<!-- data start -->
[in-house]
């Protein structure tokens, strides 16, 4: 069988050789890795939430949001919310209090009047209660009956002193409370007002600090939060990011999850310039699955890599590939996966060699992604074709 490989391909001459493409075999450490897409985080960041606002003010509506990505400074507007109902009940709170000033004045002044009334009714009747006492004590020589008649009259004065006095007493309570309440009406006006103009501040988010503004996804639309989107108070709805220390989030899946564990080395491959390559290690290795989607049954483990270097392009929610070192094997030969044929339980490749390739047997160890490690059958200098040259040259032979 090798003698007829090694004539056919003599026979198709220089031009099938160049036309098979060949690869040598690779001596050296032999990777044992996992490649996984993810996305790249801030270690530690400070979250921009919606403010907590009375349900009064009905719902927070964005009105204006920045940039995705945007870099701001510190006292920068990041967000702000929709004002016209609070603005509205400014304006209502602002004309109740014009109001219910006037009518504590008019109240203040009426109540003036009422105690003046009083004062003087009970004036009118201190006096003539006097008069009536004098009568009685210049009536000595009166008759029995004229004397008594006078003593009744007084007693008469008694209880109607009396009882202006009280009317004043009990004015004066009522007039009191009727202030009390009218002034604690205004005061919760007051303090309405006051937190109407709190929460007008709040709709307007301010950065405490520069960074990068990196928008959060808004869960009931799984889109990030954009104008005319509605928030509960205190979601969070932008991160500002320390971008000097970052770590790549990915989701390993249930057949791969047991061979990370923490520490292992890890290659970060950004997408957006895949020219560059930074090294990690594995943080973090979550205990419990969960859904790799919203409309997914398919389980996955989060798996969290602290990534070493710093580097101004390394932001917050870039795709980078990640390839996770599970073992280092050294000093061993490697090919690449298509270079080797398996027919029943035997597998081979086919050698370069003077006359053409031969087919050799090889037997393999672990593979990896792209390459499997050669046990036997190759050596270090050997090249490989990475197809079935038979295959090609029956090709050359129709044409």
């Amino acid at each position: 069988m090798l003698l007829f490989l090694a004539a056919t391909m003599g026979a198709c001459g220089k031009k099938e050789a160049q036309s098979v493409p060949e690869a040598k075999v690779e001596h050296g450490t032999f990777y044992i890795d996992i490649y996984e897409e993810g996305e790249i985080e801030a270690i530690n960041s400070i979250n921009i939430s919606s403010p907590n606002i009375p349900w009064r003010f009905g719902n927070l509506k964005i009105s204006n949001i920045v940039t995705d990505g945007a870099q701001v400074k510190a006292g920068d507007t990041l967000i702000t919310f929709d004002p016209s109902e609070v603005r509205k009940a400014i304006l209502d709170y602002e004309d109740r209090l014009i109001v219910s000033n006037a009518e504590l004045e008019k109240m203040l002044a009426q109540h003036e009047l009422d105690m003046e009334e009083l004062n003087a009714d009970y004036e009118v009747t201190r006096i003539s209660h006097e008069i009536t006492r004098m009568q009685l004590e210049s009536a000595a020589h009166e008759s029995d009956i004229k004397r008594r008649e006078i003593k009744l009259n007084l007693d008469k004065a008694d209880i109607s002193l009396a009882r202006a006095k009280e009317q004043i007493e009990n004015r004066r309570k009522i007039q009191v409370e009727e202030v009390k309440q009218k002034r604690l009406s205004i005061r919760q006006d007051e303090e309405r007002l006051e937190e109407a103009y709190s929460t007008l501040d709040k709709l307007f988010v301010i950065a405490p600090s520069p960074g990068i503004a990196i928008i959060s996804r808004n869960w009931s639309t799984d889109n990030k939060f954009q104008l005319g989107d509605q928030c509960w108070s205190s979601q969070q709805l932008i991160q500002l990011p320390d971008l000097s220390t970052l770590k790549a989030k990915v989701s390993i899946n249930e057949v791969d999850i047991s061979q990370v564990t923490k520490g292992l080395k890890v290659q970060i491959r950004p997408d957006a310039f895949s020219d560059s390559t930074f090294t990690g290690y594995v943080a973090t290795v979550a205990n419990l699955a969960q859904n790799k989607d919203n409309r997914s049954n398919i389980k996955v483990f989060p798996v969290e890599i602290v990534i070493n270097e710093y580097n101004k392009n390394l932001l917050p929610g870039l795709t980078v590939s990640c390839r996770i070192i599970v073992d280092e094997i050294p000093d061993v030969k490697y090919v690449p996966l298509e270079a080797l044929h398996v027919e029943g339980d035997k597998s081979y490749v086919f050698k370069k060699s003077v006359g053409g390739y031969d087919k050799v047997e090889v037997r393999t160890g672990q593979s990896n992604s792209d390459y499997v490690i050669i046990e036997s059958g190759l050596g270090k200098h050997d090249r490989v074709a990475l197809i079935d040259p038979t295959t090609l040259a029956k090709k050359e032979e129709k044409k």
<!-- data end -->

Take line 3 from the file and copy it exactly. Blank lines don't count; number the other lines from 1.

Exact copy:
């Amino acid at each position: 069988m090798l003698l007829f490989l090694a004539a056919t391909m003599g026979a198709c001459g220089k031009k099938e050789a160049q036309s098979v493409p060949e690869a040598k075999v690779e001596h050296g450490t032999f990777y044992i890795d996992i490649y996984e897409e993810g996305e790249i985080e801030a270690i530690n960041s400070i979250n921009i939430s919606s403010p907590n606002i009375p349900w009064r003010f009905g719902n927070l509506k964005i009105s204006n949001i920045v940039t995705d990505g945007a870099q701001v400074k510190a006292g920068d507007t990041l967000i702000t919310f929709d004002p016209s109902e609070v603005r509205k009940a400014i304006l209502d709170y602002e004309d109740r209090l014009i109001v219910s000033n006037a009518e504590l004045e008019k109240m203040l002044a009426q109540h003036e009047l009422d105690m003046e009334e009083l004062n003087a009714d009970y004036e009118v009747t201190r006096i003539s209660h006097e008069i009536t006492r004098m009568q009685l004590e210049s009536a000595a020589h009166e008759s029995d009956i004229k004397r008594r008649e006078i003593k009744l009259n007084l007693d008469k004065a008694d209880i109607s002193l009396a009882r202006a006095k009280e009317q004043i007493e009990n004015r004066r309570k009522i007039q009191v409370e009727e202030v009390k309440q009218k002034r604690l009406s205004i005061r919760q006006d007051e303090e309405r007002l006051e937190e109407a103009y709190s929460t007008l501040d709040k709709l307007f988010v301010i950065a405490p600090s520069p960074g990068i503004a990196i928008i959060s996804r808004n869960w009931s639309t799984d889109n990030k939060f954009q104008l005319g989107d509605q928030c509960w108070s205190s979601q969070q709805l932008i991160q500002l990011p320390d971008l000097s220390t970052l770590k790549a989030k990915v989701s390993i899946n249930e057949v791969d999850i047991s061979q990370v564990t923490k520490g292992l080395k890890v290659q970060i491959r950004p997408d957006a310039f895949s020219d560059s390559t930074f090294t990690g290690y594995v943080a973090t290795v979550a205990n419990l699955a969960q859904n790799k989607d919203n409309r997914s049954n398919i389980k996955v483990f989060p798996v969290e890599i602290v990534i070493n270097e710093y580097n101004k392009n390394l932001l917050p929610g870039l795709t980078v590939s990640c390839r996770i070192i599970v073992d280092e094997i050294p000093d061993v030969k490697y090919v690449p996966l298509e270079a080797l044929h398996v027919e029943g339980d035997k597998s081979y490749v086919f050698k370069k060699s003077v006359g053409g390739y031969d087919k050799v047997e090889v037997r393999t160890g672990q593979s990896n992604s792209d390459y499997v490690i050669i046990e036997s059958g190759l050596g270090k200098h050997d090249r490989v074709a990475l197809i079935d040259p038979t295959t090609l040259a029956k090709k050359e032979e129709k044409k």